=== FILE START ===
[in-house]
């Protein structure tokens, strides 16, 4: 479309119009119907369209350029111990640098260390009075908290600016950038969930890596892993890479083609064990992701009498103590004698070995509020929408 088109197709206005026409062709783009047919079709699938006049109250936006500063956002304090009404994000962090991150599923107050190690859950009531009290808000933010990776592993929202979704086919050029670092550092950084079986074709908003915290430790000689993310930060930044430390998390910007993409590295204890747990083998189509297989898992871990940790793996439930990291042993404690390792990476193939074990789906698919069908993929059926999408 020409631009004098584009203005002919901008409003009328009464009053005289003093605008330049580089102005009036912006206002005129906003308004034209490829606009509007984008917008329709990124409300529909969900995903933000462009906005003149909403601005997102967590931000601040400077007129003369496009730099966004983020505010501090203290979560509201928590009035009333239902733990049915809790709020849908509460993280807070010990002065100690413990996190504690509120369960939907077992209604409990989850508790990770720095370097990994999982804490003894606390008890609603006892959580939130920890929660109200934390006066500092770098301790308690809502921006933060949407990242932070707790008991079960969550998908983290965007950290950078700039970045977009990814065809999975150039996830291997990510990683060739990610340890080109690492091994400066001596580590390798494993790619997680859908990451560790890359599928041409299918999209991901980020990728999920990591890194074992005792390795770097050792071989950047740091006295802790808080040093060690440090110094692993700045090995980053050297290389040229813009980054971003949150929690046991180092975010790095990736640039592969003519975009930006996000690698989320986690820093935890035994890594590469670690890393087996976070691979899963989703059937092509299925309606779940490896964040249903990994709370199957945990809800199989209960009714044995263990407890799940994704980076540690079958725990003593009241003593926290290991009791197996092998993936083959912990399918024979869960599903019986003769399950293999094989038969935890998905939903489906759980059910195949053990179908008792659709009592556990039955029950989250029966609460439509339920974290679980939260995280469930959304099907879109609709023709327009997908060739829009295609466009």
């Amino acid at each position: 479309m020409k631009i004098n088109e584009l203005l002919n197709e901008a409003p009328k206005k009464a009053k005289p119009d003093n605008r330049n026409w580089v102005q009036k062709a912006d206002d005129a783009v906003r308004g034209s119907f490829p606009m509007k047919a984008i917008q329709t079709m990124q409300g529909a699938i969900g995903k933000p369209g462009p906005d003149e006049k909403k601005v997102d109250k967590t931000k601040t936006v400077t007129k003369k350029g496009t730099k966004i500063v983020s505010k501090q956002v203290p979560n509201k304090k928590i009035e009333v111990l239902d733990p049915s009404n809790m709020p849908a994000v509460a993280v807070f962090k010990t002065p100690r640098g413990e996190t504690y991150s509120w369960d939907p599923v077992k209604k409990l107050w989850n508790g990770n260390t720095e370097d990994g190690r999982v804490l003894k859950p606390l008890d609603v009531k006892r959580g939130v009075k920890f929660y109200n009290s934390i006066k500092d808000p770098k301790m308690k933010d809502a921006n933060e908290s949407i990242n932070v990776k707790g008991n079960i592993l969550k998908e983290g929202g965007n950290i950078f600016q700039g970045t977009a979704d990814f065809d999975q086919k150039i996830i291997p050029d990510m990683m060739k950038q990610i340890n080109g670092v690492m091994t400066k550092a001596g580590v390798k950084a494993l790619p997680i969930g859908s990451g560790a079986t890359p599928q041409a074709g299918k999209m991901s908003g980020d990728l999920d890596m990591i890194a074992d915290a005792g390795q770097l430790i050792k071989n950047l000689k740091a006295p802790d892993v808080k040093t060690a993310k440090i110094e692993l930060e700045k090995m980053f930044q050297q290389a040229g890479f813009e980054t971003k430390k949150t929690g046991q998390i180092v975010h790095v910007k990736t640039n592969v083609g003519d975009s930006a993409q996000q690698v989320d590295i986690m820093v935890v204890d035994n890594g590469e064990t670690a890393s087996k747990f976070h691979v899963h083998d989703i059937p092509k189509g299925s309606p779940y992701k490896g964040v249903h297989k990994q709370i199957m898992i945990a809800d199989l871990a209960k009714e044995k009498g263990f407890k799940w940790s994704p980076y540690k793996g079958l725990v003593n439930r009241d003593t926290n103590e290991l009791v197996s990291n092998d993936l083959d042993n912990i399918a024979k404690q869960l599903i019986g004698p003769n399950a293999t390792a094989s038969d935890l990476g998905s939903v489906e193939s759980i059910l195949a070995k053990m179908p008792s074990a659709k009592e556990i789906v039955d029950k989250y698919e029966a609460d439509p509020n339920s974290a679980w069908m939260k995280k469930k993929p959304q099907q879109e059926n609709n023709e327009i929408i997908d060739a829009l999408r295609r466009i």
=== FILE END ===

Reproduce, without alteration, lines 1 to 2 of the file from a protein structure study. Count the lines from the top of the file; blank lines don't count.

[in-house]
């Protein structure tokens, strides 16, 4: 479309119009119907369209350029111990640098260390009075908290600016950038969930890596892993890479083609064990992701009498103590004698070995509020929408 088109197709206005026409062709783009047919079709699938006049109250936006500063956002304090009404994000962090991150599923107050190690859950009531009290808000933010990776592993929202979704086919050029670092550092950084079986074709908003915290430790000689993310930060930044430390998390910007993409590295204890747990083998189509297989898992871990940790793996439930990291042993404690390792990476193939074990789906698919069908993929059926999408 020409631009004098584009203005002919901008409003009328009464009053005289003093605008330049580089102005009036912006206002005129906003308004034209490829606009509007984008917008329709990124409300529909969900995903933000462009906005003149909403601005997102967590931000601040400077007129003369496009730099966004983020505010501090203290979560509201928590009035009333239902733990049915809790709020849908509460993280807070010990002065100690413990996190504690509120369960939907077992209604409990989850508790990770720095370097990994999982804490003894606390008890609603006892959580939130920890929660109200934390006066500092770098301790308690809502921006933060949407990242932070707790008991079960969550998908983290965007950290950078700039970045977009990814065809999975150039996830291997990510990683060739990610340890080109690492091994400066001596580590390798494993790619997680859908990451560790890359599928041409299918999209991901980020990728999920990591890194074992005792390795770097050792071989950047740091006295802790808080040093060690440090110094692993700045090995980053050297290389040229813009980054971003949150929690046991180092975010790095990736640039592969003519975009930006996000690698989320986690820093935890035994890594590469670690890393087996976070691979899963989703059937092509299925309606779940490896964040249903990994709370199957945990809800199989209960009714044995263990407890799940994704980076540690079958725990003593009241003593926290290991009791197996092998993936083959912990399918024979869960599903019986003769399950293999094989038969935890998905939903489906759980059910195949053990179908008792659709009592556990039955029950989250029966609460439509339920974290679980939260995280469930959304099907879109609709023709327009997908060739829009295609466009």